Because all shows somehow feel obligated to do Halloween episodes, and thanks to a little piece of Zeek Braverman history, October 31 is a huge deal for the Parenthood clan.
What could have been just another bunch of forced Halloween stories turned out to be pretty great, however, blending humor and drama seamlessly as the show always does.
"Orange Alert" was yet another example of why Parenthood will never be that popular and why it's so good. Slow-moving, nuanced and understated, it's almost too true to life.
Parenthood was still heartwarming and funny, only in costume this week.
We never guessed that Zeek of all people had a touching Halloween story to relay, telling Max how he and Camille crammed all the holidays into the Halloween before he went to Vietnam.
Every once in awhile, Craig T. Nelson peels back a layer of a guy you forget is there, making Zeek more than the cliched, curmudgeonly old grandpa everyone has. What a great scene.
Naturally, for Max, Halloween poses a host of issues. Ones he's even beginning to realize, one week after Adam told the support group he can't explain his son's Asperger's to him.The way Kristina freaks out and tries to control everything is typical of not just Kristina, but any parent grasping at straws, looking for anything to establish they've done their very best.
Sometimes, you just have to wing it. Practice trick-or-treating only gets you so far. Max knows it and so does Kristina, even if she's high-strung to begin with and worried sick about him.
There's no playbook for raising a child, especially one with Max's condition, and seeing Monica Potter portray a mother coming to grips with this hits close to home for any parent.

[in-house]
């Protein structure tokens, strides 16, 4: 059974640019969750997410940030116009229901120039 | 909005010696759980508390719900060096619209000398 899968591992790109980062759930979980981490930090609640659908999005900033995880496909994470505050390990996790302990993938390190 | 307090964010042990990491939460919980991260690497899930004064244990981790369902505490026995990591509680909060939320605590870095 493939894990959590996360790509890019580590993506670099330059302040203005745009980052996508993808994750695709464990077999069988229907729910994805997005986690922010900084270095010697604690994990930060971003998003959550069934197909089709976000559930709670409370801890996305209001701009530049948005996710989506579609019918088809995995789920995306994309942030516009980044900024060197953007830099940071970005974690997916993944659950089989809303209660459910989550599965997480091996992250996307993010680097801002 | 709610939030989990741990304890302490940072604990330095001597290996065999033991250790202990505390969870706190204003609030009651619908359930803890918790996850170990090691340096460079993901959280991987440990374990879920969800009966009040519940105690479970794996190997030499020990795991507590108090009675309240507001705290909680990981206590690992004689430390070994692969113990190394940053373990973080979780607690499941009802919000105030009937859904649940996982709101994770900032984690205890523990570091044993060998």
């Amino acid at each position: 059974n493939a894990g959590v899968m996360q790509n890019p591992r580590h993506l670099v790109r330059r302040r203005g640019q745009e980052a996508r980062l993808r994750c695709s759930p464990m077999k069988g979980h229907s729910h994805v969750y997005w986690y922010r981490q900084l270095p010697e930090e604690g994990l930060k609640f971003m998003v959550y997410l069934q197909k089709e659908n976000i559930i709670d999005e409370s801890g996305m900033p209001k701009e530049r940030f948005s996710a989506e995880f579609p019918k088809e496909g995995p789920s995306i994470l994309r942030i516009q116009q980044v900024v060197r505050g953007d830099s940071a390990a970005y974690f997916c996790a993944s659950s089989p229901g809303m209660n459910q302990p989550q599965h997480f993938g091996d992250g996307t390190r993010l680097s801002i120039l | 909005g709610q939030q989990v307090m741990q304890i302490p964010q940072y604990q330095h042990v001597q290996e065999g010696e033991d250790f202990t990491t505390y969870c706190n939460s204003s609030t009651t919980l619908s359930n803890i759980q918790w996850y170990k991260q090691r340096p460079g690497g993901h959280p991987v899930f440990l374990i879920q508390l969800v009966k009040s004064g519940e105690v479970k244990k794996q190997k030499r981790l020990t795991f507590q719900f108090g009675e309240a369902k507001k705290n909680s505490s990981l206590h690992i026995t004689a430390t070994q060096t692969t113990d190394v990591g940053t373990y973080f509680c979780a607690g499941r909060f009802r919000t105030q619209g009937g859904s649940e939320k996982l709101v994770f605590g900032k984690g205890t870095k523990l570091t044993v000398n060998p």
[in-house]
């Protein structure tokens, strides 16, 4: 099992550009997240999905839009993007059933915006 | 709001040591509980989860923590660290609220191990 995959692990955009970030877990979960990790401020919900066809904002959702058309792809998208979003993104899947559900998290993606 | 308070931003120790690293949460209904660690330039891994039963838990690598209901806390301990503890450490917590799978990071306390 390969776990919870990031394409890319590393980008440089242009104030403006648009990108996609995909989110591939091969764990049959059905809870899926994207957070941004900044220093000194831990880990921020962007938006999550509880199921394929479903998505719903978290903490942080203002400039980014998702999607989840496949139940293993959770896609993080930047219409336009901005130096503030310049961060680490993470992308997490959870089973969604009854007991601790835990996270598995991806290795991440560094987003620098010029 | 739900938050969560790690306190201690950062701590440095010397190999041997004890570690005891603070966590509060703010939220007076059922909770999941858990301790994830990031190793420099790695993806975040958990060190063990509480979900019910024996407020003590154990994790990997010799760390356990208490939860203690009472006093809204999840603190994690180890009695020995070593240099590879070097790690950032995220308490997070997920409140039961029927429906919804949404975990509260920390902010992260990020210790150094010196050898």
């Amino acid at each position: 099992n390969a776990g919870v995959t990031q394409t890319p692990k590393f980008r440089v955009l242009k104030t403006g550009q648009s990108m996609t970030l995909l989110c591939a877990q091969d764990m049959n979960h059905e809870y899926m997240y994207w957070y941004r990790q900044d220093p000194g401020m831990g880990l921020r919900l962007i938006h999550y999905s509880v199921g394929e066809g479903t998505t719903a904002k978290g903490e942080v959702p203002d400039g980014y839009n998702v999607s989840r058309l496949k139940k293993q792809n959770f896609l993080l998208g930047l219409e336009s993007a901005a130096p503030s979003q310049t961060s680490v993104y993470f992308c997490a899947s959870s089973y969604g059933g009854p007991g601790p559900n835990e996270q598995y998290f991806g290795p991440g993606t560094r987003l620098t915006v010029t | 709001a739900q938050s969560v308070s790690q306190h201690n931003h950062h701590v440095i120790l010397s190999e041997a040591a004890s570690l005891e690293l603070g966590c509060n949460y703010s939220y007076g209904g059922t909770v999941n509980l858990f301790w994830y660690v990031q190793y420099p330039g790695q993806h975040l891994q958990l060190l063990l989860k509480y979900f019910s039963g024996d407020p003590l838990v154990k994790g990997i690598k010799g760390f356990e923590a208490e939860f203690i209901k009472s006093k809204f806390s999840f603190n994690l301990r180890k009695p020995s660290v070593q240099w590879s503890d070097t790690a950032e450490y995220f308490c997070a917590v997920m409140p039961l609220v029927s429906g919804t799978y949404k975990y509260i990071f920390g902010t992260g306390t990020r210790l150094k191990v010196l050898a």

Oh, and how much were you cheering for Max at the end?
Lauren Graham's Sarah, on the other hand, is not particularly relatable. She's really into boss Gordon now, having cast aside poor Mike, and really cranks up the inter-office flirting.
It's kind of nauseating. Still, as the episode progressed, her scenes became more endearing, and even if she's annoying at times, we find ourselves pulling for her to be happy.
You can't help but wonder if this is a recipe for disaster, though. Things are moving so fast, and he's already seeing the single parent aspect of her life ... we'll see how she handles it.
As a married parent of one small child myself, Julia and Joel and their myriad struggles with parenting - not just child-rearing, but marriage and gender roles - always strike a chord.
How do you balance letting your child do what it wants with what you think would be best for him or her? Such a subtle question, yet one any parent asks 10 times a day at any age.
Sydney could definitely pull off the beauty queen thing, even if she's no stereotypical airhead. She just wanted to be who she wanted to be. There's no crisis of conscience at six.
Speaking of torn, poor Crosby wants to commit, he just doesn't know how. Dax Shephard is typically convincing as the somewhat-bumbling, well-intentioned youngest Braverman.
Anyone in his shoes would struggle with the idea of becoming Adam, despite his genuine feelings for Jasmine and Jabbar. Not everyone would be as big a pain about it, though.
In one of those moments that could reach eye-rolling levels of cheesy if the acting and directing weren't top-notch, but somehow work, Croz "proposes" to her with a spider ring.
Hey, he's trying, alright?
It's hard to say who had the night's best costume. We'd probably take Amelia Earheart by a hair over various bananas, cockroaches and/or cotton swabs (we actually guessed Q-tip).
All in all, it was another strong installment of Parenthood. Like Jason Katims' other series, Friday Night Lights, this has the cast and the story line potential to last years and years.
Here's hoping NBC lets it.